301 redirects in WordPress – Complete How to Guide

301 redirects WordPress guide

It’s strongly recommended to set up 301 redirects in WordPress when you change the URL (permalinks) of your posts and pages or move your website from one domain to another.

If you are changing the URL / domain of your WordPress website, you need to plan carefully so that you don’t lose any of your existing traffic and SEO elements for existing post/pages for your old domain.

Adding a 301 redirect to your posts and pages is really easy in WordPress.

I will introduce you to few ways you can easily add a 301 redirect to your posts and pages or the entire domain of your WordPress blog/website. Besides, I will help you implement these redirections while retaining your existing traffic and SEO.

Let’s start by learning what a 301 redirect is, when and why you should add 301 redirects.

Feel free to skip directly to the Section of different ways if you already know about 301 redirects.

What is a 301 Redirect?

A 301 Redirect is one of the redirection ways that indicates the page has permanently moved to a new location.

With regards to SEO, there are three main kinds of redirection that we can use to redirect one URL to another.

  • 301, “Moved Permanently”
  • 302, “Moved Temporarily”
  • Meta Refresh

A 301 redirect indicates that the URL has “Moved Permanently” and passes more than 90% of search engine link juice to the new URL.

If you are not moving to the new URL permanently, you might consider using 302 redirect or other redirects depending on your situation.

We will dig further into permanent 301 redirects in this tutorial, but you can research other types of redirection on your own.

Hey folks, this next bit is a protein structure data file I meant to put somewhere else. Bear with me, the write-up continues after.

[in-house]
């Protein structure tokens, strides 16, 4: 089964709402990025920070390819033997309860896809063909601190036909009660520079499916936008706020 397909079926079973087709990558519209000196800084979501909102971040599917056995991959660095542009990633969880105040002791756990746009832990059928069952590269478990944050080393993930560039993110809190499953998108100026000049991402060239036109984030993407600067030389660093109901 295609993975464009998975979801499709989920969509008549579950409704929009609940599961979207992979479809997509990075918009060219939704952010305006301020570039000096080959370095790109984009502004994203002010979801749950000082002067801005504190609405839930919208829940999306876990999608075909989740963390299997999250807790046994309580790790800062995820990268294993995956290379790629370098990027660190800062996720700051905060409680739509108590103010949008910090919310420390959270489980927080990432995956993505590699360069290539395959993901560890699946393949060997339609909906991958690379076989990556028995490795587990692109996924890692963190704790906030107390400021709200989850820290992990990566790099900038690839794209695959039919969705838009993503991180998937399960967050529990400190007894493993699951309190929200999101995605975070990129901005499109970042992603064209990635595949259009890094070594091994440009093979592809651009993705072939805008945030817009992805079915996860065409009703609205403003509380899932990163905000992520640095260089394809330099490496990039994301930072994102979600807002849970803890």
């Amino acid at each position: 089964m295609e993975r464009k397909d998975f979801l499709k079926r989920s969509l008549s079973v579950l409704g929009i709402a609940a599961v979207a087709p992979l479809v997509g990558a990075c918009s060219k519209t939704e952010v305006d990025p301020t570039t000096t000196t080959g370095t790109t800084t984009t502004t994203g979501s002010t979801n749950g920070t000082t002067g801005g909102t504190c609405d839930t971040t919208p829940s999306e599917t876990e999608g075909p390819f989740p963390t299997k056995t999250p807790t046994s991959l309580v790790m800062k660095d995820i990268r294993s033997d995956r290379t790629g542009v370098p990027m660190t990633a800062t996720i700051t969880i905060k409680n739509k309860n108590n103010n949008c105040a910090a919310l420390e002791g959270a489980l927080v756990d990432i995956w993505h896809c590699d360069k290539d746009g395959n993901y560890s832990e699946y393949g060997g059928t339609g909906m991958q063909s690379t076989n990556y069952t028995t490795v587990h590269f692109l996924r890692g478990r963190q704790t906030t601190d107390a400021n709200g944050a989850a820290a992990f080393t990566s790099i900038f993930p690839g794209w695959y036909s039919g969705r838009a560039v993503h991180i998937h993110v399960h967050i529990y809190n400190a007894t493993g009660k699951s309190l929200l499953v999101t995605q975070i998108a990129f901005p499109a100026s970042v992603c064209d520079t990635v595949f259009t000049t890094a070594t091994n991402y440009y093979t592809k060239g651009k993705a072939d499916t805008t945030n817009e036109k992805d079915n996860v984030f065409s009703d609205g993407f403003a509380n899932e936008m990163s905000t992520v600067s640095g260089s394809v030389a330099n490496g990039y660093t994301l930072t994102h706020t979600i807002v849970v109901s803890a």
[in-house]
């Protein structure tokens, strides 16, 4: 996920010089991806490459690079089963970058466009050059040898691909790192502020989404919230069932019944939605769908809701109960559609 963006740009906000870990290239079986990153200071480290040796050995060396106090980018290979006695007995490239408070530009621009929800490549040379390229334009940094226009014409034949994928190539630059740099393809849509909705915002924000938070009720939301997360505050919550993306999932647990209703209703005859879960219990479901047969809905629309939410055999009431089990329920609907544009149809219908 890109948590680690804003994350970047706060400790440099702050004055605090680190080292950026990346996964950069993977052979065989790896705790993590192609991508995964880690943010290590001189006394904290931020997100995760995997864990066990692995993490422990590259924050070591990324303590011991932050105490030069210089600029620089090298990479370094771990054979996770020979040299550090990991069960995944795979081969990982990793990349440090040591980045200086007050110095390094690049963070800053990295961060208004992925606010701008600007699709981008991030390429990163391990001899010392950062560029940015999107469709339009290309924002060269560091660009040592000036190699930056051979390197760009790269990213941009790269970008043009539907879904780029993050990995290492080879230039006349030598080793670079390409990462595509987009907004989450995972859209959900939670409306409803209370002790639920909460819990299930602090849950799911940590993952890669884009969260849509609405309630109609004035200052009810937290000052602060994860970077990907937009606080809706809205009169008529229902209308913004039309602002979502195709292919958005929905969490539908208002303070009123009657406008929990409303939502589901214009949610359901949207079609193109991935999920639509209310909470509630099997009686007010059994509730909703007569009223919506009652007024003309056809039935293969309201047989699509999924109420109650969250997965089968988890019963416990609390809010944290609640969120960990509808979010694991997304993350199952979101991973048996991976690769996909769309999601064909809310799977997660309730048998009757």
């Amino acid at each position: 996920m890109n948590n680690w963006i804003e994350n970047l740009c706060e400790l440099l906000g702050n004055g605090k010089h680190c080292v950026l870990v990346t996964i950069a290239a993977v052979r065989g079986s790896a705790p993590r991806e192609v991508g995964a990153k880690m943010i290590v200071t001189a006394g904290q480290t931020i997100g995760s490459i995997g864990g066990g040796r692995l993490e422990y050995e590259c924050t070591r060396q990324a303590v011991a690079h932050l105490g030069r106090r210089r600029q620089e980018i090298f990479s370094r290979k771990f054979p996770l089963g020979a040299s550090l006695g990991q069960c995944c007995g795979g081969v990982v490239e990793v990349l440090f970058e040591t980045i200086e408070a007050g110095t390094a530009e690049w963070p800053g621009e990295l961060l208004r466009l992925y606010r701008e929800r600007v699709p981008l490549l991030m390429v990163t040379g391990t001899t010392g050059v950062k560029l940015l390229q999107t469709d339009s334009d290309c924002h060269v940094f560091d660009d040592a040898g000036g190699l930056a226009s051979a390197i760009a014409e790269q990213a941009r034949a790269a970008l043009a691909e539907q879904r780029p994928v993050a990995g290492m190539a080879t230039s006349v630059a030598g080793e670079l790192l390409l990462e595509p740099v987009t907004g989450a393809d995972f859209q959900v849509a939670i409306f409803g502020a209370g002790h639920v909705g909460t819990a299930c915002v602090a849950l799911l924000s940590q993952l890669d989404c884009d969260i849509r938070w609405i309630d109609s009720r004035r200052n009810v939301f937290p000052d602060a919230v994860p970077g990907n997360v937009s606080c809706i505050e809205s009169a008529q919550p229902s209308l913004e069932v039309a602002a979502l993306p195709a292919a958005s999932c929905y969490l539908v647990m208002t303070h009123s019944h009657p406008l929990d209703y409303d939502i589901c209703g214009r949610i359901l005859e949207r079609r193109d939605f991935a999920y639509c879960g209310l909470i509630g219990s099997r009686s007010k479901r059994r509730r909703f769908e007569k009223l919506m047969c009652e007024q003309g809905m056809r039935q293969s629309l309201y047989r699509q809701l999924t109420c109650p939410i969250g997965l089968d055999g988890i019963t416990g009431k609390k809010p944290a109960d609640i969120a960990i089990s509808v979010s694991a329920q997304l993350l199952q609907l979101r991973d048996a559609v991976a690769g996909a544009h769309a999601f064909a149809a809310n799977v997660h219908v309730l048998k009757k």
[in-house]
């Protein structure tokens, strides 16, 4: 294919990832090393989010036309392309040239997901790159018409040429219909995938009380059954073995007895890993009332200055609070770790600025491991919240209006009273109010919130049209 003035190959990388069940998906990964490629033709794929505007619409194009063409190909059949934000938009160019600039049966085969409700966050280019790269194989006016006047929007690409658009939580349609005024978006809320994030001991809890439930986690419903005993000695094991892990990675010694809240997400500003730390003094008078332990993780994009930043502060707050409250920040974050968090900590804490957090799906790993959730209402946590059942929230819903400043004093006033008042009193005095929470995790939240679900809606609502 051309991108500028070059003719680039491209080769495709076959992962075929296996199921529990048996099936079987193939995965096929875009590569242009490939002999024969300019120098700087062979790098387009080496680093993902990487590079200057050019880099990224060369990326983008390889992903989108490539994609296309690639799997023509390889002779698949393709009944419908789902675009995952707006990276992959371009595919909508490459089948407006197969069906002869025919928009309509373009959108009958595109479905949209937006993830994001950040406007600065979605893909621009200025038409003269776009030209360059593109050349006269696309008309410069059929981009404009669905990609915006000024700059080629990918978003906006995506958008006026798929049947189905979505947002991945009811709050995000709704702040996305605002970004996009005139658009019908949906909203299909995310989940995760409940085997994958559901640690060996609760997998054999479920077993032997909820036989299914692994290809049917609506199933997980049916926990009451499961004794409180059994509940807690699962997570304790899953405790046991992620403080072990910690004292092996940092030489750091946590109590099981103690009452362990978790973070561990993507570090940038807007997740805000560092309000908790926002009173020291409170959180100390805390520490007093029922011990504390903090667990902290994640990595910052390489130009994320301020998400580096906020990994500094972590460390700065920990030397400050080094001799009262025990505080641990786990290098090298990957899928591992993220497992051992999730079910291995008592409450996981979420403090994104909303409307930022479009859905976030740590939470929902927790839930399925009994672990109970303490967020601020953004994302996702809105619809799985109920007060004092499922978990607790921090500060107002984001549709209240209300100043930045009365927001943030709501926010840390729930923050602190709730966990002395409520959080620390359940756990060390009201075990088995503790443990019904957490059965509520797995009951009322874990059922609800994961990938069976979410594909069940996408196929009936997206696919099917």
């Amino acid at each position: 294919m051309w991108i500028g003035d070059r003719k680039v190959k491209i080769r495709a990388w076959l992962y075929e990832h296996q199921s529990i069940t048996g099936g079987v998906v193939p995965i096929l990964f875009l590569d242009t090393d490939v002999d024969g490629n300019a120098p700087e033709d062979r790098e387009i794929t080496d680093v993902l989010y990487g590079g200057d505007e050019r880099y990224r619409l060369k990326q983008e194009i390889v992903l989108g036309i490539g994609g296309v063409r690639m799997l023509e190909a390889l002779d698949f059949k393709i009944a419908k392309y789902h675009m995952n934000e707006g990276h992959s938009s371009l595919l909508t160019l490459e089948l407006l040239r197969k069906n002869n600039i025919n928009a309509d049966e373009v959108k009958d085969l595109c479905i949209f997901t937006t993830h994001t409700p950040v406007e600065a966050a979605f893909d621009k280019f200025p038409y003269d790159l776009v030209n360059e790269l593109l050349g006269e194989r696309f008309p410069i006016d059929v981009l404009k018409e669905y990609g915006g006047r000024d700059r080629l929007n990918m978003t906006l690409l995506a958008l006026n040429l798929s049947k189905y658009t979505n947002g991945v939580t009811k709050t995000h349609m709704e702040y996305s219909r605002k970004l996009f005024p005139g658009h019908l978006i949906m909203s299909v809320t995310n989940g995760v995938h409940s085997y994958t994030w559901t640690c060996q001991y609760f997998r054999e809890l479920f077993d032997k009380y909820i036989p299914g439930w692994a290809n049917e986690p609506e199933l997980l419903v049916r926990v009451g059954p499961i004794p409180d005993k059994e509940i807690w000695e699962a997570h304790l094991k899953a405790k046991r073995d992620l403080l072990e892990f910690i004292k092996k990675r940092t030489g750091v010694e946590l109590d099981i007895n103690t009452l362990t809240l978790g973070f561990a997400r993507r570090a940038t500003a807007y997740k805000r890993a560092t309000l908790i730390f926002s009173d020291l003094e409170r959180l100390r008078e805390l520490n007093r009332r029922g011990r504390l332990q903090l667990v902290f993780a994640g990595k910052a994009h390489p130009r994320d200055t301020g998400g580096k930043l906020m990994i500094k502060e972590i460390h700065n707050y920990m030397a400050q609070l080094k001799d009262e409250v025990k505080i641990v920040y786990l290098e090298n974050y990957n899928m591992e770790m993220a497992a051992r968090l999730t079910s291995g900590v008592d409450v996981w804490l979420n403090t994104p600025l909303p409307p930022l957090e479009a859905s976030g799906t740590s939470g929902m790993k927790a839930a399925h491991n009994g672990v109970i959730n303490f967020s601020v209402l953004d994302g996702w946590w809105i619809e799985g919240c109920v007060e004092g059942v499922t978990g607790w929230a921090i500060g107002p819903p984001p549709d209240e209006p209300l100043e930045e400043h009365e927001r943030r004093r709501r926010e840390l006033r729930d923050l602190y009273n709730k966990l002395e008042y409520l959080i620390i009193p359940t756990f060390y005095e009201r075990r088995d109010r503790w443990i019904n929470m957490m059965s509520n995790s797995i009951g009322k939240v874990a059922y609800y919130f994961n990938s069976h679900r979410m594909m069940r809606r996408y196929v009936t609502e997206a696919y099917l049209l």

When should you add 301 Redirects?

You need to understand when you should be using 301 redirects. Let’s look into few cases where 301 redirects might be helpful.

  • You change the directory of your WordPress installation.
  • You have moved your website to a New domain, and you want the old URLs from a previous website to point to new URL.
  • You change the Permalinks (URL structure) of your posts and want to redirect people visiting old pages to right pages.
  • You want to maintain a preferred (canonical) destination for your homepage. (Redirecting www version to non-www version of your homepage).

In all above cases, we want the 301 response status code as we have changed the URL forever.

Why add 301 Redirects?

So now that you know when to add 301 redirects, I want to point out few important reasons why you need to choose explicitly 301 redirections.

Your Visitors User Experience

You don’t want your website visitors to land on a page with 404 error because you have changed your URL. Other websites might have linked you with your old permalink, and you want to help your readers by directing them to the right page if you have changed your URL.

Search Engines – SEO Reasons

Your old URL is already indexed by several search engines, and you want to retain the link juice (ranking influence) of those search engine indexed pages when you change the URL.

Adding 301 redirects is the best practice that search engines take into consideration to understand that the page has moved to a new URL. Search engines thus record the change and pass the ranking and trust to a new URL.

Of course, this will take some time for search engines to crawl and make the changes. Further, search engines will also take in several considerations of the new domain if you are entirely changing the domain name itself.